Creative Control

Miscellaneous Mental Musings of an Emerging Artist

Beck and college.

There is no interview process for the MFA in Writing for Stage and Screen at Northwestern. I didn’t miss it, as there was nothing to miss.

When I called, I was informed that although decisions start going out in March, I might not necessarily know my status until May or June.

(Ahem. Excuse me. My emphasis missed its entrance cue.)

…I might not necessarily know my status until May or June.


I’ve made a lot of decisions in the first quarter of this year based on the possibility that I might be in graduate school by the fall, including my decision to forgo the sabbatical from Too Much Light1 and focusing my job search on temp and contract work because I didn’t want to jump into a long-term employment opportunity and then be that jerk who knew he was going to quit in six months. I’d love to be a part of this year’s tour to Woolly Mammoth in December, which would be a month-long, 26-show marathon; but can’t commit to it right now just in case I’d be finishing up my first semester at that time.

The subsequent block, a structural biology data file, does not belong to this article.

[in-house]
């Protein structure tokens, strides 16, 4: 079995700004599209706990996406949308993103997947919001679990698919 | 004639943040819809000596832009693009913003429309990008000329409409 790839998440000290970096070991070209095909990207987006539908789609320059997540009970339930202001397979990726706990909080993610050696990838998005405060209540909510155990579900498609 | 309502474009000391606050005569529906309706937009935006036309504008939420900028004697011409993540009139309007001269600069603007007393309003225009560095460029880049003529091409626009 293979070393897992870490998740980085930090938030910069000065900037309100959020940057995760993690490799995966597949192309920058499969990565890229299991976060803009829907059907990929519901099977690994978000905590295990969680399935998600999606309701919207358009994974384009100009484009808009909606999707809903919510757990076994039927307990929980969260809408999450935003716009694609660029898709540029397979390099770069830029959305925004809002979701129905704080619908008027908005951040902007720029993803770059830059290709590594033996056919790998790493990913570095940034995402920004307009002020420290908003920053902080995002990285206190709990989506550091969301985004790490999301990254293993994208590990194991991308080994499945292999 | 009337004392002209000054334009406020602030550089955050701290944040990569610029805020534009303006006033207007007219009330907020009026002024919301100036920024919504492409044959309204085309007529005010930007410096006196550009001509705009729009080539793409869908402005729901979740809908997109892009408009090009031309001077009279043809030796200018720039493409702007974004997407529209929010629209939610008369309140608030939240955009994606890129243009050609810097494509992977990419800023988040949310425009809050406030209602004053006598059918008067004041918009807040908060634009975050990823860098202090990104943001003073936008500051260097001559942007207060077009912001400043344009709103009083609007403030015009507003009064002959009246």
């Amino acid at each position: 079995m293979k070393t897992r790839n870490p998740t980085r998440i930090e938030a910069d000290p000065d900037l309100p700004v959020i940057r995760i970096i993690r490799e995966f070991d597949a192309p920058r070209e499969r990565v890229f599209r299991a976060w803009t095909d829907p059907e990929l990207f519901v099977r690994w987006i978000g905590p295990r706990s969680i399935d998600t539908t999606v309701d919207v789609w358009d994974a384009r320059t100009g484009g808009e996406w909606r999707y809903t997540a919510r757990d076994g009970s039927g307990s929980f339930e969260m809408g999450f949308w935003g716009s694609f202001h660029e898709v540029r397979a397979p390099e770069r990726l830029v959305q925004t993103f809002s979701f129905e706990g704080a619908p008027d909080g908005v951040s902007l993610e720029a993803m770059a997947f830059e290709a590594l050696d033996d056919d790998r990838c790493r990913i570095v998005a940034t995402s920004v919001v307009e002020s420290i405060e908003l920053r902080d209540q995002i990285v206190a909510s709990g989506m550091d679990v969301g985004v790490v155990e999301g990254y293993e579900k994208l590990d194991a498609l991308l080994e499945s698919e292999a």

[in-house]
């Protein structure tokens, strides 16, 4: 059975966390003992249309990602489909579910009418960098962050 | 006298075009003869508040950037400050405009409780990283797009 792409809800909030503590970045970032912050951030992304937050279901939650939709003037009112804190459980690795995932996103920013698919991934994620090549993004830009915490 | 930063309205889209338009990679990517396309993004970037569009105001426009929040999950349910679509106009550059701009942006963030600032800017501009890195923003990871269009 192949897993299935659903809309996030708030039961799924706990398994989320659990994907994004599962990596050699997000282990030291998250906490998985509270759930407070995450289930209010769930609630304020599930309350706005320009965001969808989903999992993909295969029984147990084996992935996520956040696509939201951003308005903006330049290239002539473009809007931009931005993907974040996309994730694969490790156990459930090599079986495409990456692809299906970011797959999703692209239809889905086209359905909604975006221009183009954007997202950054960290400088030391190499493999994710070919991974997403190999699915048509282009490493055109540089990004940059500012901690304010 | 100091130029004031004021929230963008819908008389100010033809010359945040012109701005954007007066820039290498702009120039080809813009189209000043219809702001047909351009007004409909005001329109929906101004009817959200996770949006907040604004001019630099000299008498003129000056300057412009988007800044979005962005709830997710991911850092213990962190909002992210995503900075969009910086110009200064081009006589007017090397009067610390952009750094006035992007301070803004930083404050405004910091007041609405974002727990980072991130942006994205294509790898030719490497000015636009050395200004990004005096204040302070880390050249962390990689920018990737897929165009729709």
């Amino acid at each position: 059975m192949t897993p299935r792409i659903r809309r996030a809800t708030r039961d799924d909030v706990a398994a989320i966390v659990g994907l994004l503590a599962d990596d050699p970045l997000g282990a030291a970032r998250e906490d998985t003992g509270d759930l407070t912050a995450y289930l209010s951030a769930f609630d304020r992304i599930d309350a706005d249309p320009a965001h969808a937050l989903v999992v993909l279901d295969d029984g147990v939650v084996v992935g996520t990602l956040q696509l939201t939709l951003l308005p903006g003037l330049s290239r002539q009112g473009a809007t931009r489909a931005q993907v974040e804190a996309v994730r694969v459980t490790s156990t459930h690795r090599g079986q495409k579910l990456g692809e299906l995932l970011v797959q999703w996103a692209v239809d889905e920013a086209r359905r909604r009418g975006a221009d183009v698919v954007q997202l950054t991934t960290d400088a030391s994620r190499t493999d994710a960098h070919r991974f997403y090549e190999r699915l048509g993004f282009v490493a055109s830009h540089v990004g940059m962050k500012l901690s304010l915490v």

Apparently, one of the questions I failed to notice on the application was:

Is it all right if we dangle your life in front of you for up to six months, like a carrot on a stick? Yes, in this metaphor, you are some kind of starving mule and we have placed our oppressive weight directly on top of your spine. Anyhow, not that it matters to us what your answer is, but would that be okay with you?

I suspect that the longer I have to wait for a solid decision the more likely it is that at best I’ve been wait-listed, admitted to the program only if one or more of the people they prefer decides to decline the invitation.

Still, I’m pretty sure that most other graduate programs tell you if you’ve been placed as such, instead of defining the wait-list as the list of people who just have to wait to hear anything whatsoever.

1 A decision that I feared may have affected both my psyche and the quality of the show, as towards the end of my last run in the show I began to suffer a sort of creative and spiritual exhaustion that made me feel almost certain that I was thoroughly tapped and would never have anything worthwhile to offer the Neo-Futurists again. I’m not on sabbatical now, but doing the New Leaf show, being out of TML until June, has almost immediately rejuvenated me as I experience new things in rehearsal and focus on performance instead of writing.

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This entry was posted on March 25, 2009 by in Education, Mental Health, Neo-Futurists, New Leaf Theatre, Performance, Theatre, Writing.
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